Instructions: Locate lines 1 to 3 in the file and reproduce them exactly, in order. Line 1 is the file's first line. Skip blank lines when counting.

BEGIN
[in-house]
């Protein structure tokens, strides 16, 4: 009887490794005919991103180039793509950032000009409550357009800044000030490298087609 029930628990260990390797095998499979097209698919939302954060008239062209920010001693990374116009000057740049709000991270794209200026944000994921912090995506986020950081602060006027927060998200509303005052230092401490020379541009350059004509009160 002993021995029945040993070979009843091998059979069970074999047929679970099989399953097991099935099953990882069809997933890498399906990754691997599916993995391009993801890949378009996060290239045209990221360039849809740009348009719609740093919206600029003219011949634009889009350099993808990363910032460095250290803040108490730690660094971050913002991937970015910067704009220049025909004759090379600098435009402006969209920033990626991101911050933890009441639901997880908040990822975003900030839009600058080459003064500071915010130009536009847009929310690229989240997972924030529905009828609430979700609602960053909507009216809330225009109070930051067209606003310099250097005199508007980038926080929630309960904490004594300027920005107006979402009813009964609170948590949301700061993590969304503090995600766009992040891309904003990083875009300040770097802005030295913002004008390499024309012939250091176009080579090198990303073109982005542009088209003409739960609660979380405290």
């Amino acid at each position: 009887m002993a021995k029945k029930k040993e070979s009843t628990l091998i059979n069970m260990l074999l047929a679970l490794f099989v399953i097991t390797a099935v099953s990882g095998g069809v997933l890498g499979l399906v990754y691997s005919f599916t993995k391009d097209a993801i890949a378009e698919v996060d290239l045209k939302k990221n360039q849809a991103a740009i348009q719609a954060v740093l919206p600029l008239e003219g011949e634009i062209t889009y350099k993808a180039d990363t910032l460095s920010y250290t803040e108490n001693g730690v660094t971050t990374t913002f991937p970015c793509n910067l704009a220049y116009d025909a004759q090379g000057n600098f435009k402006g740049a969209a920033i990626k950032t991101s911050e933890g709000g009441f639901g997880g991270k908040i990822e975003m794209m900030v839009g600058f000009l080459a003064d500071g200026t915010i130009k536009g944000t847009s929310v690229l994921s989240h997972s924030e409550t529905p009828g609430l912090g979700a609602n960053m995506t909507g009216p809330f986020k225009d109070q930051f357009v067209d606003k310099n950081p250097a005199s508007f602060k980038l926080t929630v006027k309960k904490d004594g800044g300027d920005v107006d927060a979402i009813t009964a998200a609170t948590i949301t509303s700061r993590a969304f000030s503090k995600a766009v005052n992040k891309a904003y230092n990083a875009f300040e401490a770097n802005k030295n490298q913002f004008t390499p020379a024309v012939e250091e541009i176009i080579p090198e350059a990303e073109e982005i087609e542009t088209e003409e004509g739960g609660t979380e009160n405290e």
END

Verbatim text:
[in-house]
């Protein structure tokens, strides 16, 4: 009887490794005919991103180039793509950032000009409550357009800044000030490298087609 029930628990260990390797095998499979097209698919939302954060008239062209920010001693990374116009000057740049709000991270794209200026944000994921912090995506986020950081602060006027927060998200509303005052230092401490020379541009350059004509009160 002993021995029945040993070979009843091998059979069970074999047929679970099989399953097991099935099953990882069809997933890498399906990754691997599916993995391009993801890949378009996060290239045209990221360039849809740009348009719609740093919206600029003219011949634009889009350099993808990363910032460095250290803040108490730690660094971050913002991937970015910067704009220049025909004759090379600098435009402006969209920033990626991101911050933890009441639901997880908040990822975003900030839009600058080459003064500071915010130009536009847009929310690229989240997972924030529905009828609430979700609602960053909507009216809330225009109070930051067209606003310099250097005199508007980038926080929630309960904490004594300027920005107006979402009813009964609170948590949301700061993590969304503090995600766009992040891309904003990083875009300040770097802005030295913002004008390499024309012939250091176009080579090198990303073109982005542009088209003409739960609660979380405290």
């Amino acid at each position: 009887m002993a021995k029945k029930k040993e070979s009843t628990l091998i059979n069970m260990l074999l047929a679970l490794f099989v399953i097991t390797a099935v099953s990882g095998g069809v997933l890498g499979l399906v990754y691997s005919f599916t993995k391009d097209a993801i890949a378009e698919v996060d290239l045209k939302k990221n360039q849809a991103a740009i348009q719609a954060v740093l919206p600029l008239e003219g011949e634009i062209t889009y350099k993808a180039d990363t910032l460095s920010y250290t803040e108490n001693g730690v660094t971050t990374t913002f991937p970015c793509n910067l704009a220049y116009d025909a004759q090379g000057n600098f435009k402006g740049a969209a920033i990626k950032t991101s911050e933890g709000g009441f639901g997880g991270k908040i990822e975003m794209m900030v839009g600058f000009l080459a003064d500071g200026t915010i130009k536009g944000t847009s929310v690229l994921s989240h997972s924030e409550t529905p009828g609430l912090g979700a609602n960053m995506t909507g009216p809330f986020k225009d109070q930051f357009v067209d606003k310099n950081p250097a005199s508007f602060k980038l926080t929630v006027k309960k904490d004594g800044g300027d920005v107006d927060a979402i009813t009964a998200a609170t948590i949301t509303s700061r993590a969304f000030s503090k995600a766009v005052n992040k891309a904003y230092n990083a875009f300040e401490a770097n802005k030295n490298q913002f004008t390499p020379a024309v012939e250091e541009i176009i080579p090198e350059a990303e073109e982005i087609e542009t088209e003409e004509g739960g609660t979380e009160n405290e």